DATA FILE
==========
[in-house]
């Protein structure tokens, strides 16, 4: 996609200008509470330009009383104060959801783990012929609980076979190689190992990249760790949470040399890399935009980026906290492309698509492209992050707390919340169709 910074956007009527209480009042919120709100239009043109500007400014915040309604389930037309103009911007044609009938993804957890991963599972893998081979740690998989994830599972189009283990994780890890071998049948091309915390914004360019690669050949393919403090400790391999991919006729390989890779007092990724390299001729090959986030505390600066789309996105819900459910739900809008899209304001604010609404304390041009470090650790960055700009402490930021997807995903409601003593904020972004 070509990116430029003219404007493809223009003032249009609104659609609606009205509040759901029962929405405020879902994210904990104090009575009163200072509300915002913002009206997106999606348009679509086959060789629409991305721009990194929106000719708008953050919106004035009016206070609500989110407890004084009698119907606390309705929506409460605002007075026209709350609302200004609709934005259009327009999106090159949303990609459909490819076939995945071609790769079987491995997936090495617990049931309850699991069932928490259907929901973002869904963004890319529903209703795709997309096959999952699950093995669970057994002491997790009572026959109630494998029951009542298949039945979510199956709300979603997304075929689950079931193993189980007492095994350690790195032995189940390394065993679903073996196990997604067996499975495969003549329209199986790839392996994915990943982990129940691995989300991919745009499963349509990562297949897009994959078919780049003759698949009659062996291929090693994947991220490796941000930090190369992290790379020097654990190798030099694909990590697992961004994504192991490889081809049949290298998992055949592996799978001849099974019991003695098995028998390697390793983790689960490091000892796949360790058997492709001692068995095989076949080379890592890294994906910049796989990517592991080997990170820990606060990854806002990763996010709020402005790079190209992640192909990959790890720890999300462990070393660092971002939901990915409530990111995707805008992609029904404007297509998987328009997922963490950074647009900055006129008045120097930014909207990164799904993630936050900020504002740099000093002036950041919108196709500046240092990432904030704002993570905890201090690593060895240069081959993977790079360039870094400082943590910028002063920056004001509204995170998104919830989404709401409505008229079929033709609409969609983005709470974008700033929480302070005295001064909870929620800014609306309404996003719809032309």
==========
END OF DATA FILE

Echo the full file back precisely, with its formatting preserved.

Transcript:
[in-house]
């Protein structure tokens, strides 16, 4: 996609200008509470330009009383104060959801783990012929609980076979190689190992990249760790949470040399890399935009980026906290492309698509492209992050707390919340169709 910074956007009527209480009042919120709100239009043109500007400014915040309604389930037309103009911007044609009938993804957890991963599972893998081979740690998989994830599972189009283990994780890890071998049948091309915390914004360019690669050949393919403090400790391999991919006729390989890779007092990724390299001729090959986030505390600066789309996105819900459910739900809008899209304001604010609404304390041009470090650790960055700009402490930021997807995903409601003593904020972004 070509990116430029003219404007493809223009003032249009609104659609609606009205509040759901029962929405405020879902994210904990104090009575009163200072509300915002913002009206997106999606348009679509086959060789629409991305721009990194929106000719708008953050919106004035009016206070609500989110407890004084009698119907606390309705929506409460605002007075026209709350609302200004609709934005259009327009999106090159949303990609459909490819076939995945071609790769079987491995997936090495617990049931309850699991069932928490259907929901973002869904963004890319529903209703795709997309096959999952699950093995669970057994002491997790009572026959109630494998029951009542298949039945979510199956709300979603997304075929689950079931193993189980007492095994350690790195032995189940390394065993679903073996196990997604067996499975495969003549329209199986790839392996994915990943982990129940691995989300991919745009499963349509990562297949897009994959078919780049003759698949009659062996291929090693994947991220490796941000930090190369992290790379020097654990190798030099694909990590697992961004994504192991490889081809049949290298998992055949592996799978001849099974019991003695098995028998390697390793983790689960490091000892796949360790058997492709001692068995095989076949080379890592890294994906910049796989990517592991080997990170820990606060990854806002990763996010709020402005790079190209992640192909990959790890720890999300462990070393660092971002939901990915409530990111995707805008992609029904404007297509998987328009997922963490950074647009900055006129008045120097930014909207990164799904993630936050900020504002740099000093002036950041919108196709500046240092990432904030704002993570905890201090690593060895240069081959993977790079360039870094400082943590910028002063920056004001509204995170998104919830989404709401409505008229079929033709609409969609983005709470974008700033929480302070005295001064909870929620800014609306309404996003719809032309």